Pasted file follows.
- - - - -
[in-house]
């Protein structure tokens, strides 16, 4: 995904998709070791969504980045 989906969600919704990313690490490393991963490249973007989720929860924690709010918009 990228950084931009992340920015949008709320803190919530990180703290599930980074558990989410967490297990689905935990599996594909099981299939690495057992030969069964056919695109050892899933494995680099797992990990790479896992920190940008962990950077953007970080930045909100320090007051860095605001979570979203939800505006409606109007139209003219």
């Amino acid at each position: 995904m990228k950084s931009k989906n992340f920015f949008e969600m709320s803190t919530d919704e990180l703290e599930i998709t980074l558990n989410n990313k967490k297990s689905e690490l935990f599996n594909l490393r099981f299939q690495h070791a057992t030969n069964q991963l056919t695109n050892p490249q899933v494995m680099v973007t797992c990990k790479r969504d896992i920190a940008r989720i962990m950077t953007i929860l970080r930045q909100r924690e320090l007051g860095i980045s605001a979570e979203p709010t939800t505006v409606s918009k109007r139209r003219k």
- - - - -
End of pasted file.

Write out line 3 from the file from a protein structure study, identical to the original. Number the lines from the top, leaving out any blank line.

């Amino acid at each position: 995904m990228k950084s931009k989906n992340f920015f949008e969600m709320s803190t919530d919704e990180l703290e599930i998709t980074l558990n989410n990313k967490k297990s689905e690490l935990f599996n594909l490393r099981f299939q690495h070791a057992t030969n069964q991963l056919t695109n050892p490249q899933v494995m680099v973007t797992c990990k790479r969504d896992i920190a940008r989720i962990m950077t953007i929860l970080r930045q909100r924690e320090l007051g860095i980045s605001a979570e979203p709010t939800t505006v409606s918009k109007r139209r003219k």